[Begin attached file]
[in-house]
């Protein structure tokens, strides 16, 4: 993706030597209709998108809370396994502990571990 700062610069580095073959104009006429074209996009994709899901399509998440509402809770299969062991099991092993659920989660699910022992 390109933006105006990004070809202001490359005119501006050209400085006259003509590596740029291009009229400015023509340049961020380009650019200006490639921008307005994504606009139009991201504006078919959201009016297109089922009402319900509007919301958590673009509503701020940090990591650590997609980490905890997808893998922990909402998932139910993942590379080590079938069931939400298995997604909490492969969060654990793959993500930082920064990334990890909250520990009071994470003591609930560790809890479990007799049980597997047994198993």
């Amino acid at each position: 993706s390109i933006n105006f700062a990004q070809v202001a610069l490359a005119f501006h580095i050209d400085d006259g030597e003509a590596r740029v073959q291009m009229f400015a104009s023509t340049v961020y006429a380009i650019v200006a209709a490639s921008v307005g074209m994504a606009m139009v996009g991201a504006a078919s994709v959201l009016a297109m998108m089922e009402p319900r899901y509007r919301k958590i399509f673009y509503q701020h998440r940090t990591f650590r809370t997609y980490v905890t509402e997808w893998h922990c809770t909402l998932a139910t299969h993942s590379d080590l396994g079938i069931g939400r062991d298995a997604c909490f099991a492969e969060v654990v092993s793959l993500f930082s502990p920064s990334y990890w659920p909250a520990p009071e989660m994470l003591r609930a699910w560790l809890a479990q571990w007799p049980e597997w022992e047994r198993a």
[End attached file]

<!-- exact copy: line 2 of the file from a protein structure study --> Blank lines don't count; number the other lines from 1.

């Protein structure tokens, strides 16, 4: 993706030597209709998108809370396994502990571990 700062610069580095073959104009006429074209996009994709899901399509998440509402809770299969062991099991092993659920989660699910022992 390109933006105006990004070809202001490359005119501006050209400085006259003509590596740029291009009229400015023509340049961020380009650019200006490639921008307005994504606009139009991201504006078919959201009016297109089922009402319900509007919301958590673009509503701020940090990591650590997609980490905890997808893998922990909402998932139910993942590379080590079938069931939400298995997604909490492969969060654990793959993500930082920064990334990890909250520990009071994470003591609930560790809890479990007799049980597997047994198993």